After a few days spent relaxing on Saaremaa, it was time to head to Estonia’s capital city of Tallinn. We’d done our research and had a list of pubs and bars recommended by friends, people we’d met and, of course, the Internet. Our first task, once we’d managed to haul our backpacks up to the fourth floor to drop them off, was to get a city map from the tourist information centre so we could mark on all the pubs and work out how to fit them into our days.
Completely by chance, our visit coincided with Tallinn Craft Beer Weekend, a festival featuring more than 50 breweries from around the world. However, as we weren’t aware of it until a couple of days before (note to self – better planning needed in future!), all the tickets had sold out. You can’t miss what you never had though and fortunately for us many of the best places in town had put on some special beers for the weekend so there was even more new stuff for us to try out.
We started off in the Old Town, where there are a handful of great craft beer places, some of them well publicised and written about, others not so much. The weather was terrible so we decided to head straight to the warmth and comfort of Põrgu, which translates into English as “Hell”! On a Friday night it was busy and there were no free tables but we found a spot at the bar, where I sampled Pühaste Mosaiik IPA (exactly what it says on the tin) and Poppy tried Sori Hardly Working (4.7%), a hoppy lager. We liked this place so much we ended up going back three times during our stay in Tallinn and it was here I had a can of Sori Ensemble Five (8.3%), the best Estonian beer I’ve had so far!
Another bar well-known amongst Tallinn’s craft enthusiasts is Koht, which simply means “place” in English. The sign on the door declares that the bar is open if it’s not closed, and thankfully for us it was the former. On our visit they had a great selection of rare beers from around the world on draught, including Rose de Gambrinus from Belgian lambic legends Cantillon. Just next door, Rebane (“Fox”) had reasonable prices and a dozen or so taps, which when we were there had been handed over to Lehe and Õllenaut breweries as part of TCBW.
One of my personal favourites in the Old Town was 100 Õlle Koht, which had been recommended to us by Martin from the bottle shop in Pärnu. It took us a couple of minutes to find, hidden around the side of a row of buildings. Once we’d managed to find the door, a steep spiral staircase took us down to the old troop movement tunnels under the Kiek in de Kök tower, now converted into an atmospheric but comfortable bar with a good selection of Estonian and international beers. My favourite here was a bottle of Anderson’s Trickle Rick (10.1%), a single-hopped triple IPA. Poppy fancied something a bit more familiar and opted for a classic Leffe Blonde.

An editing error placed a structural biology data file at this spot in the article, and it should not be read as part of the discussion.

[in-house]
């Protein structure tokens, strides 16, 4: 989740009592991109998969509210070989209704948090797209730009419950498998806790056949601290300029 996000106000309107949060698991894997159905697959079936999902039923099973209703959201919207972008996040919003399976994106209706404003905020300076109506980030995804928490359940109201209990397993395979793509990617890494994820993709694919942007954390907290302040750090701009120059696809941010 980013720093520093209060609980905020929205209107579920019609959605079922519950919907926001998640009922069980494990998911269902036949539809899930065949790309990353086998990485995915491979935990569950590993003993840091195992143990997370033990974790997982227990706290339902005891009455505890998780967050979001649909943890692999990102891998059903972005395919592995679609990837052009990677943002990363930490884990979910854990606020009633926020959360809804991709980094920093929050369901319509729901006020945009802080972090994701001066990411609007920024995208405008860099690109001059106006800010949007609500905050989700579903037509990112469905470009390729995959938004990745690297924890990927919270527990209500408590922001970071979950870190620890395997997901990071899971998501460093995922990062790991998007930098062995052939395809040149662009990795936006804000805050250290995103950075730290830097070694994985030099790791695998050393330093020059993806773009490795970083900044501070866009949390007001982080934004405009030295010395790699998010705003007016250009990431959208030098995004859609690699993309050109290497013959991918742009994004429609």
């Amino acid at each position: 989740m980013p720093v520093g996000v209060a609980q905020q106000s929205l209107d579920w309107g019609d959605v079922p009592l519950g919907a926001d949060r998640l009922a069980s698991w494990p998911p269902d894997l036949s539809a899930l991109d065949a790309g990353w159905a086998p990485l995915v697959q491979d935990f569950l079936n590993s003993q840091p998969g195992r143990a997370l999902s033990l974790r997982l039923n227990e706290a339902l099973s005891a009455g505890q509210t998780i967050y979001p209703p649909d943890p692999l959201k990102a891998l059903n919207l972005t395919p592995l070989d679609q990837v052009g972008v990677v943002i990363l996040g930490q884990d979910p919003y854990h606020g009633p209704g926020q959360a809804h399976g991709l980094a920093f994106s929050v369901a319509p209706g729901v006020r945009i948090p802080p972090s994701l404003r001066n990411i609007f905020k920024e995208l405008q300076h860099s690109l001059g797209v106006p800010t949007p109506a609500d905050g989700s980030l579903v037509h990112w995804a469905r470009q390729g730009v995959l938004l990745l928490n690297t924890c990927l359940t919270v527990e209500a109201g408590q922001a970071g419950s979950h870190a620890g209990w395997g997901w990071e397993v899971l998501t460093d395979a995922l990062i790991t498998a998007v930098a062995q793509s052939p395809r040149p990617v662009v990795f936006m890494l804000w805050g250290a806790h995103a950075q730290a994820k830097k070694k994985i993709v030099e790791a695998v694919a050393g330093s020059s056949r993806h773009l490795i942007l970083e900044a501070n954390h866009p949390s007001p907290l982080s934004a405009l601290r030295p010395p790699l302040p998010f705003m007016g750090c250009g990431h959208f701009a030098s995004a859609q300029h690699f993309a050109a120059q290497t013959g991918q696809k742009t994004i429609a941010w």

No article about Tallinn’s Old Town would be complete without a mention of Kompressor, a pancake house with legendary status among the locals. It’s not much of a beer place although there are a couple of lagers on draught, but the pancakes are absolutely delicious. If you’re in Tallinn this really is a must visit – as well as the pancakes, the garlic bread and fish soup are highly recommended too!
Balti Jaam, Telliskivi and Kalamaja
Head north-west out of the Old Town, pass through the train station and you’ll come across the Balti Jaam Turg, or Baltic Station Market. This is home to Humalakoda (Hop House) brewery, with a large bar on the top floor of the building and a smaller bar downstairs in the main market. We decided to visit the latter – Poppy tried the Sulane (5% APA), while I had the Punane (4.5% red ale) and, much to Poppy’s chagrin, some of the excellent fish jerky which was only €2 for a very generous portion. The beers weren’t outstanding but it’s worth a visit if you’re in the area.